Open source advocates are unhappy with Novell because of its relationship with Microsoft regarding Linux licenses. Investors in Novell (NOVL) are not terribly happy with its track record these last few years, but the Microsoft relationship is seen as a plus. Should it be?
You can get a good picture of where Novell is financially from my summary of the Novell analyst conference of December 4, 2008. Let's say Novell tends to lose traction here while gaining traction there.
A couple of years ago Novell was a cash play. They had a lot of cash, but were losing money each quarter. Now the bulk of the cash is gone (the one billion that remains is healthy, but not enough to do cash buy backs safely in this climate). So investors need to look at the underlying business.
It isn't that Novell has not been trying hard, even undergoing a fundamental market transformation. The question is, was it the right transformation?
Novell used to be a specialist in local area network (LAN) software. But that was the sort of thing that Microsoft (and Apple, and Linux) could provide as part of the operating system. Novell, of course, featured up their offerings, but the decline in marketability was clear a decade ago and they never really did much about it until maybe 2005 or so.
Novell sold proprietary software, but I guess they could not find a proprietary area where they thought they could compete (or make an acquisition that made financial sense). So they dove into open source software, including Linux itself. Everyone admits their SUSE Linux is good. Novell's clients were happy with it, but the pricing is a problem. Open source software just can't be priced like proprietary software. Red Hat has proven that you can make money selling support expertise on Linux, but it took them over a decade to get to where they are now. There are a lot of Linux versions out there. When you go with a particular brand of Linux you are basically chosing how much support you are going to get.
Microsoft wants its customers who have mixed systems - Linux and Windows - to use Novell SUSE Linux. That makes life easier for Microsoft to support its customers. It also undercuts Red Hat, which is the greatest threat the Microsoft's lofty operating system profits.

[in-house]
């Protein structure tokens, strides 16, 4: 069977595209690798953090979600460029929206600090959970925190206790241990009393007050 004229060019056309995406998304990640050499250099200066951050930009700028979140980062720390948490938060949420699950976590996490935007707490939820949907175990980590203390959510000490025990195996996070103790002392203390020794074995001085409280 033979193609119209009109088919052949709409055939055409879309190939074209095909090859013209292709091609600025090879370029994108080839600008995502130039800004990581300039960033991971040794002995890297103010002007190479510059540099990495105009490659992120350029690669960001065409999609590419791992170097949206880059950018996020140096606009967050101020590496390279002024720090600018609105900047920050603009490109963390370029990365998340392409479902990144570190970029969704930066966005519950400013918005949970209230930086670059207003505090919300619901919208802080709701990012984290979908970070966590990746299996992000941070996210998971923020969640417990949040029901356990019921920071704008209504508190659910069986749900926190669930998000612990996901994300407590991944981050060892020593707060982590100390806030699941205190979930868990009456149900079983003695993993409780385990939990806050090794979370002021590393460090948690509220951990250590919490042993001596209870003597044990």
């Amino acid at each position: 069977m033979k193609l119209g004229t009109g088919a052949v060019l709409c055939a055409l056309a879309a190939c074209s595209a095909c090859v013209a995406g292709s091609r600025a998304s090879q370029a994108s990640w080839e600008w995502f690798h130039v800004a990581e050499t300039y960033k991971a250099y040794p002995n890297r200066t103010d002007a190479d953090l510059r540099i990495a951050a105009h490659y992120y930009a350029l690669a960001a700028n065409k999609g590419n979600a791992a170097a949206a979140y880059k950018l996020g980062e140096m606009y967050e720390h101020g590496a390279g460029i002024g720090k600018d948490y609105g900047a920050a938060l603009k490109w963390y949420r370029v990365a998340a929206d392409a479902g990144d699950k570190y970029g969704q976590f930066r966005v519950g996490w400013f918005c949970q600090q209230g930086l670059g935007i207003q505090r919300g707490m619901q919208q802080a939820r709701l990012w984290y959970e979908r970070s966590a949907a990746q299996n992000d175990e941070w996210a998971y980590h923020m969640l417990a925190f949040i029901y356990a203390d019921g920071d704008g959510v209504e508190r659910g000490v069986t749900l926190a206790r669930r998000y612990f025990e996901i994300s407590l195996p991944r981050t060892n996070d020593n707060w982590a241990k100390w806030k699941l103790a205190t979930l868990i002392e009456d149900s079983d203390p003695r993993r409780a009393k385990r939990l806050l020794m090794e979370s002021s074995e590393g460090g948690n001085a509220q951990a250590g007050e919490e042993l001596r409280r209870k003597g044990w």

Maybe Novell would like to be independent of Microsoft (see my Microsoft Analyst Conferences page), maybe they have some plan for weaning themselves away in the future. At present a big chunk of their revenues come from Microsoft. Three things could jeapardize this. Microsoft could release its own Linux - that would not be a big deal for Microsoft, though it would certainly raise some questions in the Linux community. Or Microsoft could switch partners. Or Microsoft could face a customer rebellion - we'll chose our Linux without your help, thank you.
In any of these scenarios Novell would be off on its own again as far as picking up Linux customers. Not a cheery thought.
Even so, the revenues that were booked for its Open Solutions segment were a mere $36 million in the quarter, of which $33 million was for Linux.
Workgroup revenue, which is the legacy business, was still the main money maker at $92 million for the quarter, down 6% from year-earlier. There are two other segments, Identity and Security Management with revenues of $37 million, and Systems and Resource Management, with revenues of $45 million. Service revenue was $34.6 million.
On the optimistic side, the variety of products is a safety feature, and only the Workgroup and Service segments had declining revenues. The acquisitions of Platespin and Managed Objects should help Novell keep close to the cutting edge in 2009.
I would like to see Novell do well, and am tempted to buy the stock at this price. But after watching it for years, I am not enthusiastic. Without the Microsoft deal Novell would have looked pathetic this last year and would not be a serious Linux contender. With the Microsoft deal, it looks pretty good, but with the dangers I stated above.
Which reminds me to keep diversified.
My Novell analyst conference summaries page
I own some Red Hat stock and do occasional freelance work for Microsoft. I use Microsoft Vista (which I think is great) for my client OS running on AMD chips and my outsourced web servers run on Linux.